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British Medical Association - Mobile Phones and Health, An interim Report

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May 2001

The aim of the report was to summarise the current knowledge about mobile phone technology and public health by examining all the previous publications relating to this topic.

Summary of published reviews:

  • Whilst there are small physiological effects there are no definite adverse health effects from mobile phones or their base stations.
  • All the major professional organisations have called for more research to be conducted to address the gaps in knowledge.
  • The precautionary approach should be adopted while research remains inconclusive.
  • The BMA supports the international commitment to current and planned research.
  • The BMA endorses the Department of Health's policy to issue information on mobile phone technology direct to the public, which should help them understand and assess any possible risks.

No Established Adverse Health Effects

Mobile phones operate by using radio waves, a form of non-ionising radiation. There is a large body of scientific evidence on the effects of exposure to radio waves because they have been widely used for decades: for example, radio, TV and radar signals are radio waves. The scientific consensus is that, apart from the increased risk of a road accident due to mobile phone use when driving, there is no clear evidence of adverse health effects from the use of mobile phones or from phone masts. (Source: Health Protection Agency, Health Advice on Mobile Phones, May 2010).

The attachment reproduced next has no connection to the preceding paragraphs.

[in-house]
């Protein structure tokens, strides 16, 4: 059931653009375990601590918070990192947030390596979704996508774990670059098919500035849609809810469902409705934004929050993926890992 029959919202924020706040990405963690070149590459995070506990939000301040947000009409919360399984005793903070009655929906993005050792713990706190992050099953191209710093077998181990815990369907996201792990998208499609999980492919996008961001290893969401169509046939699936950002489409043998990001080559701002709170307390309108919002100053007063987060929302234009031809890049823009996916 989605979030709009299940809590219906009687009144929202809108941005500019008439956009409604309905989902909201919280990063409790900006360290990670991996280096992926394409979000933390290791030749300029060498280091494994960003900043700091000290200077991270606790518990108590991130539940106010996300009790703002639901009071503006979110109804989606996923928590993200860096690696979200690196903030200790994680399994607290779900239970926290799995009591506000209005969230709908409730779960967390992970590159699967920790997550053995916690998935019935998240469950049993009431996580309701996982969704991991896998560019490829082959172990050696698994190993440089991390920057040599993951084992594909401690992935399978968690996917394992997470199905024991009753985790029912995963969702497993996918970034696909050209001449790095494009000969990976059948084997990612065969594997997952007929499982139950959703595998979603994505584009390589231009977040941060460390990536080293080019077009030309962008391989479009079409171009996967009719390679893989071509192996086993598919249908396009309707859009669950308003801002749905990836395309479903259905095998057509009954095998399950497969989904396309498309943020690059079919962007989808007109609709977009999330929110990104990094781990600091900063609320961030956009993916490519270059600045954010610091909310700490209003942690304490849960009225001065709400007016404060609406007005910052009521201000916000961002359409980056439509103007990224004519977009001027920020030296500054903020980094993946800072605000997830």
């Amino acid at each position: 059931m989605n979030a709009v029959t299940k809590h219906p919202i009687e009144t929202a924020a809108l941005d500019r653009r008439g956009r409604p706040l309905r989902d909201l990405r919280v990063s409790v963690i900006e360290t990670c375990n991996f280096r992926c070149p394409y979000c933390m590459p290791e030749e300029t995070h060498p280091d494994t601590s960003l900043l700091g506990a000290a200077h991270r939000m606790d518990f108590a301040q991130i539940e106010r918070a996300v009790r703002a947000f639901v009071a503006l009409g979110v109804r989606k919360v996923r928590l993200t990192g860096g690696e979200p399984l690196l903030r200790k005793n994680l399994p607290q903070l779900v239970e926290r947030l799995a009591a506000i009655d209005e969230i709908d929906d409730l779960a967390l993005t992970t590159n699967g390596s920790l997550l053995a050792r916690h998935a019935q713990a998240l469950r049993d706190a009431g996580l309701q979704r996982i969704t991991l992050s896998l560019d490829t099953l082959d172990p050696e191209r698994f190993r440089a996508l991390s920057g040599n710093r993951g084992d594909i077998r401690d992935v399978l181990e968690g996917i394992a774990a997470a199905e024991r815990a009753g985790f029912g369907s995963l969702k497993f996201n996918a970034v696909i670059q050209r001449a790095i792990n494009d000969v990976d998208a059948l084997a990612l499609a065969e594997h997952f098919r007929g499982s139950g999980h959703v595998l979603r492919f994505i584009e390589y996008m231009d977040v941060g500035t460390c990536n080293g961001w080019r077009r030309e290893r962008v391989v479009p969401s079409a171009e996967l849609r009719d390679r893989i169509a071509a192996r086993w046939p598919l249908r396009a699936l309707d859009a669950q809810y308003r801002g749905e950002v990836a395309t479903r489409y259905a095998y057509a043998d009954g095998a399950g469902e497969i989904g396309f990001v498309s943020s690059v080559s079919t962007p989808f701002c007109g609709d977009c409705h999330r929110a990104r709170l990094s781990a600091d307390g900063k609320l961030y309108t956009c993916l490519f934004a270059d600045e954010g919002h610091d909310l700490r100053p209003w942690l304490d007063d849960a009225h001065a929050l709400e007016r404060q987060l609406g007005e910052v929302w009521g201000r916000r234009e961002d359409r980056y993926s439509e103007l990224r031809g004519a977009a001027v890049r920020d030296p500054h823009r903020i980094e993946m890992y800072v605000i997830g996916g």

A Wealth of Research

A large number of studies have been performed over the last two decades to assess whether mobile phones pose a potential health risk. To date, no adverse health effects have been established as being caused by mobile phone use. (Source: World Health Organisation Fact Sheet N°193, June 2011).